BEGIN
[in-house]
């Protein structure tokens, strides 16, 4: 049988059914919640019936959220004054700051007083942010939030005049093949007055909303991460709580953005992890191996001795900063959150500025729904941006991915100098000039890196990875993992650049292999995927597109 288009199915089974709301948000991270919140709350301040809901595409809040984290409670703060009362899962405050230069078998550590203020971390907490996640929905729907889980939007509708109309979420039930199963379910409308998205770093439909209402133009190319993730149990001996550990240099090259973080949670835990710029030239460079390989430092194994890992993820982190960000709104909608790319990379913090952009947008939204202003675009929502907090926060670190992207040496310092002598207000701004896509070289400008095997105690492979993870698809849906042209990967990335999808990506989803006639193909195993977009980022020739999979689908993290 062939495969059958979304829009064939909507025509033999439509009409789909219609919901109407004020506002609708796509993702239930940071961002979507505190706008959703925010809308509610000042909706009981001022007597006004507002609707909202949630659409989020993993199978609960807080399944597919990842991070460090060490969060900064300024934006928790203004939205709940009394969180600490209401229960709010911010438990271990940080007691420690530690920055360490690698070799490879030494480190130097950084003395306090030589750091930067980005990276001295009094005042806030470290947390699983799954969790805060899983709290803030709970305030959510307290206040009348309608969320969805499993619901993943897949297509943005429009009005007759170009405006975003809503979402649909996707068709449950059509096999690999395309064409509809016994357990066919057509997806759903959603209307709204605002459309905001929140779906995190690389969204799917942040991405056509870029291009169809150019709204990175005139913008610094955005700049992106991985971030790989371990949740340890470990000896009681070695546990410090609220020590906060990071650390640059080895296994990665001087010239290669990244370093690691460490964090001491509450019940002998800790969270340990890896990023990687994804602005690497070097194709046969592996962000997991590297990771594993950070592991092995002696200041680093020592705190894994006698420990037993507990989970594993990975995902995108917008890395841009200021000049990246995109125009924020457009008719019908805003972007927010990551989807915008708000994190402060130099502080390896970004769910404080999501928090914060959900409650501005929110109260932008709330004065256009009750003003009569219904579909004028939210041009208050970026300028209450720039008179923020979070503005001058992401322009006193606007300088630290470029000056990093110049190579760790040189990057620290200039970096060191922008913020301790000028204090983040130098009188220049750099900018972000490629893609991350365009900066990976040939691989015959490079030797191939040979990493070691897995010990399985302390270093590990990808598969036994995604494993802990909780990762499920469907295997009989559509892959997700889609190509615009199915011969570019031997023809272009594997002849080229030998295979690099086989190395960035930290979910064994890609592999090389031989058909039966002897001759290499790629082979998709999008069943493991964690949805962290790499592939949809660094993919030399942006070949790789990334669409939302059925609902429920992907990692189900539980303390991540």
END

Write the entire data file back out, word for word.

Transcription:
[in-house]
């Protein structure tokens, strides 16, 4: 049988059914919640019936959220004054700051007083942010939030005049093949007055909303991460709580953005992890191996001795900063959150500025729904941006991915100098000039890196990875993992650049292999995927597109 288009199915089974709301948000991270919140709350301040809901595409809040984290409670703060009362899962405050230069078998550590203020971390907490996640929905729907889980939007509708109309979420039930199963379910409308998205770093439909209402133009190319993730149990001996550990240099090259973080949670835990710029030239460079390989430092194994890992993820982190960000709104909608790319990379913090952009947008939204202003675009929502907090926060670190992207040496310092002598207000701004896509070289400008095997105690492979993870698809849906042209990967990335999808990506989803006639193909195993977009980022020739999979689908993290 062939495969059958979304829009064939909507025509033999439509009409789909219609919901109407004020506002609708796509993702239930940071961002979507505190706008959703925010809308509610000042909706009981001022007597006004507002609707909202949630659409989020993993199978609960807080399944597919990842991070460090060490969060900064300024934006928790203004939205709940009394969180600490209401229960709010911010438990271990940080007691420690530690920055360490690698070799490879030494480190130097950084003395306090030589750091930067980005990276001295009094005042806030470290947390699983799954969790805060899983709290803030709970305030959510307290206040009348309608969320969805499993619901993943897949297509943005429009009005007759170009405006975003809503979402649909996707068709449950059509096999690999395309064409509809016994357990066919057509997806759903959603209307709204605002459309905001929140779906995190690389969204799917942040991405056509870029291009169809150019709204990175005139913008610094955005700049992106991985971030790989371990949740340890470990000896009681070695546990410090609220020590906060990071650390640059080895296994990665001087010239290669990244370093690691460490964090001491509450019940002998800790969270340990890896990023990687994804602005690497070097194709046969592996962000997991590297990771594993950070592991092995002696200041680093020592705190894994006698420990037993507990989970594993990975995902995108917008890395841009200021000049990246995109125009924020457009008719019908805003972007927010990551989807915008708000994190402060130099502080390896970004769910404080999501928090914060959900409650501005929110109260932008709330004065256009009750003003009569219904579909004028939210041009208050970026300028209450720039008179923020979070503005001058992401322009006193606007300088630290470029000056990093110049190579760790040189990057620290200039970096060191922008913020301790000028204090983040130098009188220049750099900018972000490629893609991350365009900066990976040939691989015959490079030797191939040979990493070691897995010990399985302390270093590990990808598969036994995604494993802990909780990762499920469907295997009989559509892959997700889609190509615009199915011969570019031997023809272009594997002849080229030998295979690099086989190395960035930290979910064994890609592999090389031989058909039966002897001759290499790629082979998709999008069943493991964690949805962290790499592939949809660094993919030399942006070949790789990334669409939302059925609902429920992907990692189900539980303390991540």